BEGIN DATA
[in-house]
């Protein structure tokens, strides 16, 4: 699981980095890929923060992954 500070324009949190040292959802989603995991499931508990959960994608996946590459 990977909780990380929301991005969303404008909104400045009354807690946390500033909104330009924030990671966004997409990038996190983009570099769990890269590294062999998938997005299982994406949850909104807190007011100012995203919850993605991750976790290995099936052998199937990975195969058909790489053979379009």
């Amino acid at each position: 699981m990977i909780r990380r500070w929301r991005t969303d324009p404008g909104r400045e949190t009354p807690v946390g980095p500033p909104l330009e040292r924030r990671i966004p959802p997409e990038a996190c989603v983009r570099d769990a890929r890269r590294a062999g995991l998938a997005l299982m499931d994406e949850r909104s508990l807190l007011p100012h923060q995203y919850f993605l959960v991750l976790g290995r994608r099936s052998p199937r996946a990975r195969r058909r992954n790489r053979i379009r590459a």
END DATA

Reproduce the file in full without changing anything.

[in-house]
């Protein structure tokens, strides 16, 4: 699981980095890929923060992954 500070324009949190040292959802989603995991499931508990959960994608996946590459 990977909780990380929301991005969303404008909104400045009354807690946390500033909104330009924030990671966004997409990038996190983009570099769990890269590294062999998938997005299982994406949850909104807190007011100012995203919850993605991750976790290995099936052998199937990975195969058909790489053979379009």
């Amino acid at each position: 699981m990977i909780r990380r500070w929301r991005t969303d324009p404008g909104r400045e949190t009354p807690v946390g980095p500033p909104l330009e040292r924030r990671i966004p959802p997409e990038a996190c989603v983009r570099d769990a890929r890269r590294a062999g995991l998938a997005l299982m499931d994406e949850r909104s508990l807190l007011p100012h923060q995203y919850f993605l959960v991750l976790g290995r994608r099936s052998p199937r996946a990975r195969r058909r992954n790489r053979i379009r590459a």